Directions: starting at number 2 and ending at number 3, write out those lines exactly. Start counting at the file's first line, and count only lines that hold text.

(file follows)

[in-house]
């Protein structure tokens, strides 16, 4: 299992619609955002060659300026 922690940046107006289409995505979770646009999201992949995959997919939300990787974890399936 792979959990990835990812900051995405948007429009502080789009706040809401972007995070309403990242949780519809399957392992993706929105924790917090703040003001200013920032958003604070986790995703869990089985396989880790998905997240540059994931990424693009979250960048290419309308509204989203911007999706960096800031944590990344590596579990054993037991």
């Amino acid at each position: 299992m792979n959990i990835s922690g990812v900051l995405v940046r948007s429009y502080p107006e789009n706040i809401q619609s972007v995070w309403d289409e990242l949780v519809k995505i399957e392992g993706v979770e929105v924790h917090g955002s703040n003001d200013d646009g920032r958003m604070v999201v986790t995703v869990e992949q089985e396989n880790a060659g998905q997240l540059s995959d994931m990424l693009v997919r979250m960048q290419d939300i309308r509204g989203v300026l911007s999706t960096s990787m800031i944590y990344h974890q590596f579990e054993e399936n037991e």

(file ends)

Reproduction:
């Protein structure tokens, strides 16, 4: 299992619609955002060659300026 922690940046107006289409995505979770646009999201992949995959997919939300990787974890399936 792979959990990835990812900051995405948007429009502080789009706040809401972007995070309403990242949780519809399957392992993706929105924790917090703040003001200013920032958003604070986790995703869990089985396989880790998905997240540059994931990424693009979250960048290419309308509204989203911007999706960096800031944590990344590596579990054993037991």
């Amino acid at each position: 299992m792979n959990i990835s922690g990812v900051l995405v940046r948007s429009y502080p107006e789009n706040i809401q619609s972007v995070w309403d289409e990242l949780v519809k995505i399957e392992g993706v979770e929105v924790h917090g955002s703040n003001d200013d646009g920032r958003m604070v999201v986790t995703v869990e992949q089985e396989n880790a060659g998905q997240l540059s995959d994931m990424l693009v997919r979250m960048q290419d939300i309308r509204g989203v300026l911007s999706t960096s990787m800031i944590y990344h974890q590596f579990e054993e399936n037991e």